Every year, the holiday season starts with one day to give thanks followed by two days – Black Friday and Cyber Monday – for bargain hunting. But the holiday season is and always has been about more than giving gifts – it’s also about giving back.
Generosity is a defining characteristic of the American people, but we don’t have a designated day to celebrate and fuel that generosity. As many Americans recover from superstorm Sandy and a crippling recession, encouraging a collective spirit of giving is especially needed.
We need to be inspired by those like the New York and New Jersey families who opened their homes to those in need in the wake of Sandy; the 9-year-old girl who swam from Alcatraz to San Francisco to raise money to send anti-malaria bed nets to Africa; the service members in Afghanistan who lined up to donate blood to a wounded soldier; and all of our fellow citizens who have found a way to carve out monetary donations to help support causes they believe in.
That is why nonprofits, businesses, and individuals from across the country are coming together today to launch #GivingTuesday – a national day to celebrate the great American tradition of giving.
For years, retailers have benefited from coordinating national shopping days (like Black Friday and Cyber Monday) around the holidays. #GivingTuesday takes a page from their playbook and creates a day at the beginning of the season dedicated to giving. Of course, organizations and causes need monetary support throughout the year, but #Giving Tuesday provides a rallying point for organizations, retailers, corporations, and individuals. Today will serve as a kick-off day to inspire everyone to continue giving in numerous ways throughout the holiday season and year round.
The idea for #GivingTuesday was launched in September with about 40 partners, large and small, who pledged to help build the movement, spread the word, and come up with creative new ideas around giving. #GivingTuesday has grown into a movement of more than 2,000 partners, including large corporations and small businesses, nonprofits and community centers.
Central to #GivingTuesday is the fact that it is an open platform – anyone can participate. All we ask is that you find a way to give back that works for you, whether it’s donating to a favorite charity, volunteering in the community, or raising awareness for a cause you care about by writing a blog post or a tweet.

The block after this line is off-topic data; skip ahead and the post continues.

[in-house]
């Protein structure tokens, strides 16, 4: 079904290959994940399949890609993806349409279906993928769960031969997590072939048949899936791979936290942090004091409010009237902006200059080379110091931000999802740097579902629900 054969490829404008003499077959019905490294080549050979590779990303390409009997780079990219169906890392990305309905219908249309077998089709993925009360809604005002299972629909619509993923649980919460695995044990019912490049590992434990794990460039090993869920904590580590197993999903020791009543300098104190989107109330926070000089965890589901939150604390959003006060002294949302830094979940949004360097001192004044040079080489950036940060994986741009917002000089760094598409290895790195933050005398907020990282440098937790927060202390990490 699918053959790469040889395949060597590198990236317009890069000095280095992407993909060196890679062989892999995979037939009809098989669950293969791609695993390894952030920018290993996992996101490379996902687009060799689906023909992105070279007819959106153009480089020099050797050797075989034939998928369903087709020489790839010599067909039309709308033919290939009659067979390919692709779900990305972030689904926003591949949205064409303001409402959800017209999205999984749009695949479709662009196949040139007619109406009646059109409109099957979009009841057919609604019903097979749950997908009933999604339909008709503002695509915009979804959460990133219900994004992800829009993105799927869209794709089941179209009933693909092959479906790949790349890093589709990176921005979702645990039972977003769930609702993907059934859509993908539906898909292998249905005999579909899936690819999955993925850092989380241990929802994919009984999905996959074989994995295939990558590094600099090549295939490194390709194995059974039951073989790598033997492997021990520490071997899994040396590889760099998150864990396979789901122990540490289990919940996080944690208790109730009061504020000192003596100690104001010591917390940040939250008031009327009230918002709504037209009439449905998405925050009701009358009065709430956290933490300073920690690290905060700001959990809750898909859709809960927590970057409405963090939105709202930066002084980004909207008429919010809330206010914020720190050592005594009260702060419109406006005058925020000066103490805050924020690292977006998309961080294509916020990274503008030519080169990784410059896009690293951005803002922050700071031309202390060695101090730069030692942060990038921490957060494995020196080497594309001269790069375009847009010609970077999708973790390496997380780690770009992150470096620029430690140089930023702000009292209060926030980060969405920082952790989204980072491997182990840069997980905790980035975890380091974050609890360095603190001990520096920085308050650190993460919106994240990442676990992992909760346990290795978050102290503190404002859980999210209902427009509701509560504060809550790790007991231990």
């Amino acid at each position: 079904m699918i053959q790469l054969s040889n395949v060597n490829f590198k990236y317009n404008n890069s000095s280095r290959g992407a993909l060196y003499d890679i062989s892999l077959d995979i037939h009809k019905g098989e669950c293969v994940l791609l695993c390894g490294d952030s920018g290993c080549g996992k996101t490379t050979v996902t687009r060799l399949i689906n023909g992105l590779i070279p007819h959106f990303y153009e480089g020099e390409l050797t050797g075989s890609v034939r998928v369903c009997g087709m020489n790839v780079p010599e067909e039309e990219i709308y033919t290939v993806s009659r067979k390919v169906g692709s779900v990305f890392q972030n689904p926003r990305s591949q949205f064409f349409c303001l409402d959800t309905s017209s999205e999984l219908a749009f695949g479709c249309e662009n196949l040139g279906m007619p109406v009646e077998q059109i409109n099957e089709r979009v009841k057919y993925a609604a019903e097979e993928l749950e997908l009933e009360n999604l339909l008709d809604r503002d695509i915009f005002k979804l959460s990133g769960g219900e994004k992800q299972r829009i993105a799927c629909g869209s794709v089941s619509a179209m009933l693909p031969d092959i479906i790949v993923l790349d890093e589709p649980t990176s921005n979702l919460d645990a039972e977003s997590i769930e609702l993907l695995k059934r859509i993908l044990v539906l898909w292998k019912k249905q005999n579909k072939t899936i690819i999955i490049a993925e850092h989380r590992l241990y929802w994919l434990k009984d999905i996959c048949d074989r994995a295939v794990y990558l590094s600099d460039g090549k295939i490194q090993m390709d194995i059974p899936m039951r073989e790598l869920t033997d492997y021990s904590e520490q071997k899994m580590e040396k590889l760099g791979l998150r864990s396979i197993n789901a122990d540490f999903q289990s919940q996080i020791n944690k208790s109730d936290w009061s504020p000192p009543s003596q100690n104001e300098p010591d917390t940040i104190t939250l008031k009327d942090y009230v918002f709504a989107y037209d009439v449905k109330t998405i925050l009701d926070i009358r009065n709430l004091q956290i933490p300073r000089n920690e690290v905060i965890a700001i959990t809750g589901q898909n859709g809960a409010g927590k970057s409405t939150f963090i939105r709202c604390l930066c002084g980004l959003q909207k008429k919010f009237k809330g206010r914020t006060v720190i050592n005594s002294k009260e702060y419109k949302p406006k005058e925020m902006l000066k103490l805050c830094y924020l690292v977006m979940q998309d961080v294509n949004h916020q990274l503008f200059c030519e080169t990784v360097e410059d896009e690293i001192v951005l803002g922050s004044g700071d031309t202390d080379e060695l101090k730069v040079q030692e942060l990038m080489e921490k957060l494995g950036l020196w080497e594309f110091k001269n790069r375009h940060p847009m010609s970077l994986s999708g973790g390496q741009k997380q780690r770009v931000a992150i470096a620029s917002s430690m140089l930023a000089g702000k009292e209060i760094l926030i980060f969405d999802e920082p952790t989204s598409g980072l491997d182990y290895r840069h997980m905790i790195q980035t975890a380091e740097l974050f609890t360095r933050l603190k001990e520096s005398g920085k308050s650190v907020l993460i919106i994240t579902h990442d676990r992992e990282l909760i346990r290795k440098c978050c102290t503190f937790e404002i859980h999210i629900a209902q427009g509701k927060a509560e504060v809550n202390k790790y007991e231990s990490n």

One #GivingTuesday partner, Simon Property Group (known for its malls around the country), will collect donations at its properties to benefit the American Red Cross and a youth foundation. Discover Card will offer a 2 percent match to donations to the national chapters of its charitable partners, among other actions. And World Food Program USA will launch an online and mobile campaign called #ABetterGift to encourage Americans to give a gift that lasts this holiday season.
There are also small businesses planning to donate a portion of their proceeds to local causes, organizations whose employees will spend the day volunteering, and nonprofits that will launch special fundraising campaigns for their programs. We’ve also partnered with charity rating organizations to provide advice and to help participants find organizations and causes to support.
The variety and scope of activities that have been planned around #GivingTuesday give the movement its power. #GivingTuesday is engaging people around the country, largely through social media. Today, individual acts of giving have the potential to add up to big collective change and a renewed, shared sense of charitable purpose this holiday season and beyond.
President John F. Kennedy once said, “I am certain that after the dust of centuries has passed over our cities, we, too, will be remembered not for victories or defeats in battle or in politics, but for our contribution to the human spirit.” This holiday season, the most meaningful gift we can give our children, loved ones, friends, and neighbors is the commitment to work together to build a better world. That’s a giving worth celebrating.
Kathy Calvin is the chief executive officer of the United Nations Foundation. Sol Adler is the executive director of 92nd Street Y.